Lurking in the estuaries of Indonesia is the world’s best master of disguise. James Bond has nothing on him. He hides in plain sight. He is (dum…dum…duuuum!) the mimic octopus!
MASTER OF DISGUISE
Thaumoctopus mimucis, code name: The Mimic Octopus would make the best spy in the world because it was only discovered for in 1998 off the coast of Indonesia. Hiding in plain sight. This shape-shifting octopus can change the texture and shape of its skin like all octopi. But what makes it special is that it’s able to mimic several other sea creatures, such as poisonous fish and even sea snakes, to protect itself from enemies and lure its prey.
This is where the mimic’s super spy powers come in. It’s able to put on a Oscar-worthy performances by pretending to be a venomous sole, a sea snake, a sea anemone or even a jelly fish, tricking predators into thinking it would be downright dangerous to snack on. The octopus even knows that pretending to be a certain animal is more impactful than others. For example, scientists observed one mimic octopus being attacked by a damselfish. The octopus immediately pretended to be a banded sea snake, which is a known enemy of the damselfish.
The mimic octupus’ body is made of muscle, without a spine or any kind of protection like armour, or poisons. This makes it a yummy lunch for deep water carnivores, such as barracudas and sharks.
SMALL MIMIC AT LARGE
This aquatic chameleon is rather small, growing up to 60cm long. It has brown and white stripes, or sometimes spots. In its resting state, it’s pale brown in colour, blending in nicely with its muddy surroundings. Its tentacles are 25cm long and as thick as a pencil. As with all octopi, it has eight arms, and a mantle with three hearts and other organs. It uses a siphon for jet propulsion to speed along the ocean floor. Each tentacle has two rows of suckers that have touch sensors and chemoreceptors. This means it can feel and taste its food before it eats it. Talk about high-tech spy gear!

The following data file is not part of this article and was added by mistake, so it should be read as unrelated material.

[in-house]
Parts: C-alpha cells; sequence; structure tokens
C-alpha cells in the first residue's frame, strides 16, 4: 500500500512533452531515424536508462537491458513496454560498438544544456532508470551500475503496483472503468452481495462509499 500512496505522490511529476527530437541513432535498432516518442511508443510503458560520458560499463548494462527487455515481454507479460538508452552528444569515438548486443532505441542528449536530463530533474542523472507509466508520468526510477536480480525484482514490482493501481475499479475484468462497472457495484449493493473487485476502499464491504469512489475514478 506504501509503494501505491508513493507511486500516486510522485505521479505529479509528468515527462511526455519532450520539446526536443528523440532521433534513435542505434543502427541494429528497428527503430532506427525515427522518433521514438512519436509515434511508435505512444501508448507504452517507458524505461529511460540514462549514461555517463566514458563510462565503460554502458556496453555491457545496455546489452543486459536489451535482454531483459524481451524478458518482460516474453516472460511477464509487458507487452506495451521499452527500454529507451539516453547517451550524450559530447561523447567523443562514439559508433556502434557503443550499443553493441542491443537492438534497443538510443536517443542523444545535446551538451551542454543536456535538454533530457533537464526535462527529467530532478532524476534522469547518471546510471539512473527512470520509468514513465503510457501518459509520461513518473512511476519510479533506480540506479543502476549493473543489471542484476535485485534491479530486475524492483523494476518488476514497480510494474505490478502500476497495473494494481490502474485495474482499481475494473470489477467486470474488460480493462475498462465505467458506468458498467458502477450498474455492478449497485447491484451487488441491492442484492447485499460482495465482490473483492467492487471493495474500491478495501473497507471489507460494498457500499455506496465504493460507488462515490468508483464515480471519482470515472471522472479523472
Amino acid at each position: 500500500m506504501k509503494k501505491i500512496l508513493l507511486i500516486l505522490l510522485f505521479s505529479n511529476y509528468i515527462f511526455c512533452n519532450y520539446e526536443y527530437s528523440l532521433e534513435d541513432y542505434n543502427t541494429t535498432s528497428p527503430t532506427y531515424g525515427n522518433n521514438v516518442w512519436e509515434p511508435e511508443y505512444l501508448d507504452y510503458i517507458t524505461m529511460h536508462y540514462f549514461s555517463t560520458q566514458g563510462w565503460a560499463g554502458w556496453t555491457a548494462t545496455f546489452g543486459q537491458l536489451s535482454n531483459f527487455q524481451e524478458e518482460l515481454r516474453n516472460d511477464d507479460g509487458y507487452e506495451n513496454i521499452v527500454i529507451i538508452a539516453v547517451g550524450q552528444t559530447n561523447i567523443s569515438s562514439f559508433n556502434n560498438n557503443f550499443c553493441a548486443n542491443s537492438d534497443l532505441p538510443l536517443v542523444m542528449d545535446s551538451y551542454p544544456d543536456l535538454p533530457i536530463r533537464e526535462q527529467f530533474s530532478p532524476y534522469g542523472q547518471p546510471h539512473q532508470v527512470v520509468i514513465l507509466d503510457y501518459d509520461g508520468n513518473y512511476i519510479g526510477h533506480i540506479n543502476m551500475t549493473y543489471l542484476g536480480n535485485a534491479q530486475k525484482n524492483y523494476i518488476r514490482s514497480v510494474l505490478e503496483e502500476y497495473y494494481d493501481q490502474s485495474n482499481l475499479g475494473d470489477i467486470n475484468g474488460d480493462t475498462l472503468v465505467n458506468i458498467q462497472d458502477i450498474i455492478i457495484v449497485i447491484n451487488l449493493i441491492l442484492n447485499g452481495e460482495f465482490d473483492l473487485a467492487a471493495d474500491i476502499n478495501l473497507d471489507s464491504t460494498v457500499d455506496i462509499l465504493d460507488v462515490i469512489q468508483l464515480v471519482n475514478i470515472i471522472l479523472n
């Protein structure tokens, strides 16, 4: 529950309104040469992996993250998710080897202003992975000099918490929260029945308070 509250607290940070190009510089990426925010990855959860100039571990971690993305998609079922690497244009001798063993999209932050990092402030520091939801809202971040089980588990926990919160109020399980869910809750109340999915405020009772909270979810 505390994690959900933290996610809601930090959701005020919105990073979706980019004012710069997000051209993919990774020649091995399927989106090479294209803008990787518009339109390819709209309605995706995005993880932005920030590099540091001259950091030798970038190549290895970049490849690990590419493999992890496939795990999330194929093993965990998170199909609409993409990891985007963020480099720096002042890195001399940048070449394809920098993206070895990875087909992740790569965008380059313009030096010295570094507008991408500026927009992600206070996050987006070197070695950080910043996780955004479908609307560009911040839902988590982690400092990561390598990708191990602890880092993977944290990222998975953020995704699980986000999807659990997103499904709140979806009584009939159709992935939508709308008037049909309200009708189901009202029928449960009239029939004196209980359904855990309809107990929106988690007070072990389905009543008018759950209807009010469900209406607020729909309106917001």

HIDE AND SEEK
It likes to lurk in waters less than 15m deep where there is sand or silt, usually near river mouths or estuaries. The mimic octopus only lives for nine months. Until the mimic octopus was discovered, an octopus that has the remarkable ability to impersonate another animal had never been observed. It’s believed that the mimic octopus developed this trait because it forages in daylight and in shallow waters (unlike other octopi) which makes it an easy target. To survive, it has to pretend to be various other creatures.
This masterful acting also comes in handy when looking for prey. The mimic octopus is known to impersonate a crab looking for a mate. Just when a crab thinks it has finally found a chance for romance, it’s gobbled up by the octopus.
If you ever get the chance to go snorkeling off the coast of Sulawes, Indonesia, just remember that the jellyfish might not be who he says he is!